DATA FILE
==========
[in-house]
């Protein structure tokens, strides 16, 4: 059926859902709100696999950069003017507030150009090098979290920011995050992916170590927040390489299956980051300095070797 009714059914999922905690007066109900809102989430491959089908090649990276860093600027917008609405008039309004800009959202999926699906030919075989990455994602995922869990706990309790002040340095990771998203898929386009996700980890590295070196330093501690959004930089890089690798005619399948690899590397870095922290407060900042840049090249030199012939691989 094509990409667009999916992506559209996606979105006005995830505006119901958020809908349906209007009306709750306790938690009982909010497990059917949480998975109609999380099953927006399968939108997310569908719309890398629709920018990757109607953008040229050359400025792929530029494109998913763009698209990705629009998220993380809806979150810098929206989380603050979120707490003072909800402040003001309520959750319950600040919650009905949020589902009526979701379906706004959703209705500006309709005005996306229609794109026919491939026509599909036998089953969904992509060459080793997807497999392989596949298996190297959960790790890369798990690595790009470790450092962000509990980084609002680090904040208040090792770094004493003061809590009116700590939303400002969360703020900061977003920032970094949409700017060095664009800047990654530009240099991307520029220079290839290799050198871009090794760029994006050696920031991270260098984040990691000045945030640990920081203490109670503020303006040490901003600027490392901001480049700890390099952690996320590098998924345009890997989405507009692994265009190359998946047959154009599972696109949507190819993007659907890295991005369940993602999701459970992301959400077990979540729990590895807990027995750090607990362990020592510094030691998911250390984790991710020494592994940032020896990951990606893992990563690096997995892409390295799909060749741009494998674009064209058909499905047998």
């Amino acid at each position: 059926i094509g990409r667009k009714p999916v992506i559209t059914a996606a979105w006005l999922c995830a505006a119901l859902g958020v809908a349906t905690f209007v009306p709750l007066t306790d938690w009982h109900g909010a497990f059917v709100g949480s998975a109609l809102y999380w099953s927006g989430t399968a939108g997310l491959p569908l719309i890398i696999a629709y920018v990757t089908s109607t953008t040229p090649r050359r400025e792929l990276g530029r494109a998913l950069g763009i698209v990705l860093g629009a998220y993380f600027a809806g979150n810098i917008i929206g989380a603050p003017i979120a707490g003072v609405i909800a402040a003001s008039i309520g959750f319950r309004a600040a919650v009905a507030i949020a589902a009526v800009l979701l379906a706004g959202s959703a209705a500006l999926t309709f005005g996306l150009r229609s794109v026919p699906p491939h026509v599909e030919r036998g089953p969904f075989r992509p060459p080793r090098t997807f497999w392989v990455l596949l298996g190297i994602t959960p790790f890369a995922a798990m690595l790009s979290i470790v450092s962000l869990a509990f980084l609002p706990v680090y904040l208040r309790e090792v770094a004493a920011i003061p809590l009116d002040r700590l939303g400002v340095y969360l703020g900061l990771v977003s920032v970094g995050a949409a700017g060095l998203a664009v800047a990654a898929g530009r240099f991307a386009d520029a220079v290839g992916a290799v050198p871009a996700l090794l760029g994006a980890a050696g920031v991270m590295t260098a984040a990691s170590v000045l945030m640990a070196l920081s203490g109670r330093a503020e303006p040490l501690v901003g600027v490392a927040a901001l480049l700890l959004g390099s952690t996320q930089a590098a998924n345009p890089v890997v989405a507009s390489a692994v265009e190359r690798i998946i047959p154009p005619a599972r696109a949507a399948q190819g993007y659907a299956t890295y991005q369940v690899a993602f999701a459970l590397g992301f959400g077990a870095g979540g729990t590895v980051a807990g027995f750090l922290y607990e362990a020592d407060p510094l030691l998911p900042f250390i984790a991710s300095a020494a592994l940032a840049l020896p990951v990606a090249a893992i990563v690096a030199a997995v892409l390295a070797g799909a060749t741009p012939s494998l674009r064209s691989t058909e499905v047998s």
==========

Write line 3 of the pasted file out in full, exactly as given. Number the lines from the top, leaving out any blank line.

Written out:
């Amino acid at each position: 059926i094509g990409r667009k009714p999916v992506i559209t059914a996606a979105w006005l999922c995830a505006a119901l859902g958020v809908a349906t905690f209007v009306p709750l007066t306790d938690w009982h109900g909010a497990f059917v709100g949480s998975a109609l809102y999380w099953s927006g989430t399968a939108g997310l491959p569908l719309i890398i696999a629709y920018v990757t089908s109607t953008t040229p090649r050359r400025e792929l990276g530029r494109a998913l950069g763009i698209v990705l860093g629009a998220y993380f600027a809806g979150n810098i917008i929206g989380a603050p003017i979120a707490g003072v609405i909800a402040a003001s008039i309520g959750f319950r309004a600040a919650v009905a507030i949020a589902a009526v800009l979701l379906a706004g959202s959703a209705a500006l999926t309709f005005g996306l150009r229609s794109v026919p699906p491939h026509v599909e030919r036998g089953p969904f075989r992509p060459p080793r090098t997807f497999w392989v990455l596949l298996g190297i994602t959960p790790f890369a995922a798990m690595l790009s979290i470790v450092s962000l869990a509990f980084l609002p706990v680090y904040l208040r309790e090792v770094a004493a920011i003061p809590l009116d002040r700590l939303g400002v340095y969360l703020g900061l990771v977003s920032v970094g995050a949409a700017g060095l998203a664009v800047a990654a898929g530009r240099f991307a386009d520029a220079v290839g992916a290799v050198p871009a996700l090794l760029g994006a980890a050696g920031v991270m590295t260098a984040a990691s170590v000045l945030m640990a070196l920081s203490g109670r330093a503020e303006p040490l501690v901003g600027v490392a927040a901001l480049l700890l959004g390099s952690t996320q930089a590098a998924n345009p890089v890997v989405a507009s390489a692994v265009e190359r690798i998946i047959p154009p005619a599972r696109a949507a399948q190819g993007y659907a299956t890295y991005q369940v690899a993602f999701a459970l590397g992301f959400g077990a870095g979540g729990t590895v980051a807990g027995f750090l922290y607990e362990a020592d407060p510094l030691l998911p900042f250390i984790a991710s300095a020494a592994l940032a840049l020896p990951v990606a090249a893992i990563v690096a030199a997995v892409l390295a070797g799909a060749t741009p012939s494998l674009r064209s691989t058909e499905v047998s």